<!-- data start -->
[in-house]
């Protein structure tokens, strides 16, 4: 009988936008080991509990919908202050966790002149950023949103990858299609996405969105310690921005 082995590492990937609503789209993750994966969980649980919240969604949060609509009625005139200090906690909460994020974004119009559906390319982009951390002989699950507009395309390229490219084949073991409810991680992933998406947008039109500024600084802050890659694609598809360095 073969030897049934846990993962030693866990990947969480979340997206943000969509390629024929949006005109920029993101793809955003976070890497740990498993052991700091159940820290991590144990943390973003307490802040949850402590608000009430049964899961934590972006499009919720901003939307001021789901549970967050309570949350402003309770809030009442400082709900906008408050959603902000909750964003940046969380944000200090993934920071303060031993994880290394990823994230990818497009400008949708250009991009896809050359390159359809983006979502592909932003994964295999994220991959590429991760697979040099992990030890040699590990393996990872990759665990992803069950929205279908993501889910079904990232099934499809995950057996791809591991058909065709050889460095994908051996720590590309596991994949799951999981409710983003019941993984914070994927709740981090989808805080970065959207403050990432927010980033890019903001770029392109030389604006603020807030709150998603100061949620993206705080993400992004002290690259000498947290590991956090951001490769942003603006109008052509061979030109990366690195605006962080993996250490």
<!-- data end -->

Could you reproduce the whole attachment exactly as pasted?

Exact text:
[in-house]
């Protein structure tokens, strides 16, 4: 009988936008080991509990919908202050966790002149950023949103990858299609996405969105310690921005 082995590492990937609503789209993750994966969980649980919240969604949060609509009625005139200090906690909460994020974004119009559906390319982009951390002989699950507009395309390229490219084949073991409810991680992933998406947008039109500024600084802050890659694609598809360095 073969030897049934846990993962030693866990990947969480979340997206943000969509390629024929949006005109920029993101793809955003976070890497740990498993052991700091159940820290991590144990943390973003307490802040949850402590608000009430049964899961934590972006499009919720901003939307001021789901549970967050309570949350402003309770809030009442400082709900906008408050959603902000909750964003940046969380944000200090993934920071303060031993994880290394990823994230990818497009400008949708250009991009896809050359390159359809983006979502592909932003994964295999994220991959590429991760697979040099992990030890040699590990393996990872990759665990992803069950929205279908993501889910079904990232099934499809995950057996791809591991058909065709050889460095994908051996720590590309596991994949799951999981409710983003019941993984914070994927709740981090989808805080970065959207403050990432927010980033890019903001770029392109030389604006603020807030709150998603100061949620993206705080993400992004002290690259000498947290590991956090951001490769942003603006109008052509061979030109990366690195605006962080993996250490």